Scams seem to be on the rise and they come in all forms. Most recently, there have been subscription scams and scams that target smart TVs. 

Now, the Better Business Bureau is warning people of scams targeting job seekers who apply for a job online from what they think is a reputable, third-party job-seeking site.

The scam works like this. Someone applies for a job, then a few days or even weeks later, they get a text message or email asking if they are still interested in the position or perhaps a similar one at the same company. This would not seem suspicious since the person did make their contact information available to the potential employer when initially applying for the position.

When the person responds to the text message or email, they will be invited to interview for the job. This is when red flags start to appear.  The scam starts to unveil itself. Instead of doing a traditional interview, the "employer" asks them to download a messaging app and answer a few questions via text. Then, the applicant is offered the job on the spot, with great pay and benefits.

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The new "employer" may even send a convincing offer letter. After your "job offer," the phony employer asks that a form be completed, including personal and banking information, claiming they need it for direct deposit. In other cases, the scammer may ask the person to set up a home office, either with your funds or money they'll send you in a fraudulent check.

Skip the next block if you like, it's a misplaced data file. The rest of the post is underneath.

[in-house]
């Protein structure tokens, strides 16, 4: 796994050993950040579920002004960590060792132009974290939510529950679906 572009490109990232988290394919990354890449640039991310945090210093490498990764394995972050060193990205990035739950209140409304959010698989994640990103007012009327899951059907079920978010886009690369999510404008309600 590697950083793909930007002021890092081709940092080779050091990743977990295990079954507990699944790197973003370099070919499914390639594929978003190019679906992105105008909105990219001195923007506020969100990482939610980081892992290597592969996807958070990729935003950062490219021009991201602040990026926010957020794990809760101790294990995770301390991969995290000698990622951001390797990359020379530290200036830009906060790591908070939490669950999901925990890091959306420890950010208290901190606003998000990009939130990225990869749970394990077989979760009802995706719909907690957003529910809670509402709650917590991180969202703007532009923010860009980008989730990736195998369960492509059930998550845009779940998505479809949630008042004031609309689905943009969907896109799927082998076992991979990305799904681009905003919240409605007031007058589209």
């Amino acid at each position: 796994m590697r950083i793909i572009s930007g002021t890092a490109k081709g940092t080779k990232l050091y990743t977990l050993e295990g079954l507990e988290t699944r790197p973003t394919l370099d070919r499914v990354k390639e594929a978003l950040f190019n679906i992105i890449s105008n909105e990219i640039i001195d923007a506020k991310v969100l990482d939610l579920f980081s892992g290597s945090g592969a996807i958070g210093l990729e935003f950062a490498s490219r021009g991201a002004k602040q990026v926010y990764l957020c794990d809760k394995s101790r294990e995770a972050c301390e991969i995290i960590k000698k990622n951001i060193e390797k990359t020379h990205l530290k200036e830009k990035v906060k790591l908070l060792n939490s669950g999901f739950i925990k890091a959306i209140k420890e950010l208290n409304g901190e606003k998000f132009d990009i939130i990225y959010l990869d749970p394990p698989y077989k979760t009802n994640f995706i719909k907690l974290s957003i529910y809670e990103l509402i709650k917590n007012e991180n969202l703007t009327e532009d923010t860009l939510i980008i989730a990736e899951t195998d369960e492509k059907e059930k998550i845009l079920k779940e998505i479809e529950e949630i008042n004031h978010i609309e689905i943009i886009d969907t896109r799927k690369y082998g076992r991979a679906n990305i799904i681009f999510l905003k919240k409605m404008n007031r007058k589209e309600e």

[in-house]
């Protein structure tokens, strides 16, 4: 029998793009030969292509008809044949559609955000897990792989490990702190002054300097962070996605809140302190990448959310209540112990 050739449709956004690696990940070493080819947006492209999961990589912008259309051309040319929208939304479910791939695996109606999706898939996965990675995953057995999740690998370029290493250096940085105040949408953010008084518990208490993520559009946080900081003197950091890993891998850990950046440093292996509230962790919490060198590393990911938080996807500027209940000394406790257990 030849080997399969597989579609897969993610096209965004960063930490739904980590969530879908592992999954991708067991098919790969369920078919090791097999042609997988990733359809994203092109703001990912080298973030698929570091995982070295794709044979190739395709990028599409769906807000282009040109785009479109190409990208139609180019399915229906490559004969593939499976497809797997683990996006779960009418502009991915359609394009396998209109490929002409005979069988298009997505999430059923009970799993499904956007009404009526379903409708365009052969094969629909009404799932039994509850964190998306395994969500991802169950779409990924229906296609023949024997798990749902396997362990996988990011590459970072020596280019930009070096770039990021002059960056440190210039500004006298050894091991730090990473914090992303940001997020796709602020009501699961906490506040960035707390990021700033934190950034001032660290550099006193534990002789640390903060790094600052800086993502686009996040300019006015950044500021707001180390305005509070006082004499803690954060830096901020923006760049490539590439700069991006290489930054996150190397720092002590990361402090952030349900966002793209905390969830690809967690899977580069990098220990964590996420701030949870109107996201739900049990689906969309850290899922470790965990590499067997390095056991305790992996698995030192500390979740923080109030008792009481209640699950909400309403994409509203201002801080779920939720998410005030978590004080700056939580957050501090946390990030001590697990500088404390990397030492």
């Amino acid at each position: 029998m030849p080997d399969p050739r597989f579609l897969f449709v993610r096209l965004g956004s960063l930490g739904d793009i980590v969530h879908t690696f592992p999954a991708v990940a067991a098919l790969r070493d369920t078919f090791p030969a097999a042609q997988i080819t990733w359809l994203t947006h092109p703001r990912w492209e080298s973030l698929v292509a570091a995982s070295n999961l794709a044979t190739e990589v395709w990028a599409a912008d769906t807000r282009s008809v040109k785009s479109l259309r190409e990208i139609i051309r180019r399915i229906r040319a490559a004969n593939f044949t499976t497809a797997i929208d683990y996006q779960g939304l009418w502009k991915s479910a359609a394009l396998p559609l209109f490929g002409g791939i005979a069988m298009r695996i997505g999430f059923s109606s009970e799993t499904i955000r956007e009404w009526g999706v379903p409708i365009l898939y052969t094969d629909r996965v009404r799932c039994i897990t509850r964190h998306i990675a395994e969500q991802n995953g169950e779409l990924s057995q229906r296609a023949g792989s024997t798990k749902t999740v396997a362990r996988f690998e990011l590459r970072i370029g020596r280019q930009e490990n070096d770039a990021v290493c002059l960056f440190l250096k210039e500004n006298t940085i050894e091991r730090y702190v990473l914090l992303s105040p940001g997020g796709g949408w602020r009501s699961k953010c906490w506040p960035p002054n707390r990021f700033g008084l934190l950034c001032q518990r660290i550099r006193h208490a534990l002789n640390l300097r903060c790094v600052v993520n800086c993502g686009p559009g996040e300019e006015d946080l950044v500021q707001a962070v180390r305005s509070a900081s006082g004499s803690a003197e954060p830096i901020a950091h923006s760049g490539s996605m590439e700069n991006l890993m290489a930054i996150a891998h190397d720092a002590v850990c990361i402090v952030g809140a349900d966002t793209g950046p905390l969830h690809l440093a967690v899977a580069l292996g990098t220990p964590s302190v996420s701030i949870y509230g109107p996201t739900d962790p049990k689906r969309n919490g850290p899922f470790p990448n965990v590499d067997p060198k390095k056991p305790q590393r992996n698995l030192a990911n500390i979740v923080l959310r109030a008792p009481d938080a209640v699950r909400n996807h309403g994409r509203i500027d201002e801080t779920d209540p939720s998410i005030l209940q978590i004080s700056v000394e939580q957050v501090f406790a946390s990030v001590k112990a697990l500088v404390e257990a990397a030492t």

Once those personal details are shared, scammers can from the person and put them at great risk for identity theft.

To avoid becoming a victim of this scam, the Better Business Bureau offers the following tips:

  • Research the person who contacted you. If you suspect the person contacting you could be a scammer, look them up. You should be able to verify whether they actually work for the company or not.
  • Do more research on the company. Even if you did this before applying it's worth doing more if you get a surprise offer to interview so that you can learn more about their hiring process, home office requirements, salaries, and benefits packages. If there is a discrepancy between what you find and what their offer is, you could be dealing with a scammer. As is the case with most scams, a little research goes a long way.
  • Guard your personal information. Never give sensitive information to anyone you aren't sure you can trust. Be especially wary if someone pressures you to divulge your information saying the job offer will only last if you fill out all the forms. Scammers love to create a sense of urgency as that is when people make mistakes.
  • Watch out for overpayment scams. Many job scams involve sending fake checks with extra funds. Scammers ask their victims to deposit the check and send back the excess amount, hoping they'll do so before they realize the check was fake and has bounced, leaving them a loss of funds. A real company only pays after work has been done for them. Anytime you're asked to take payment, then send some back it should be a huge red flag.
  • Don't fall for jobs that seem too good to be true. The old saying "if it seems too good to be true, it probably is" is spot on. If you are offered a job quickly with excellent pay and benefits, and you didn't even conduct a formal interview, it's likely a scam.

Hopefully, if you're looking for a job, you land the job of your dreams. Just be extra careful because job hunting is another area where scammers are lurking.

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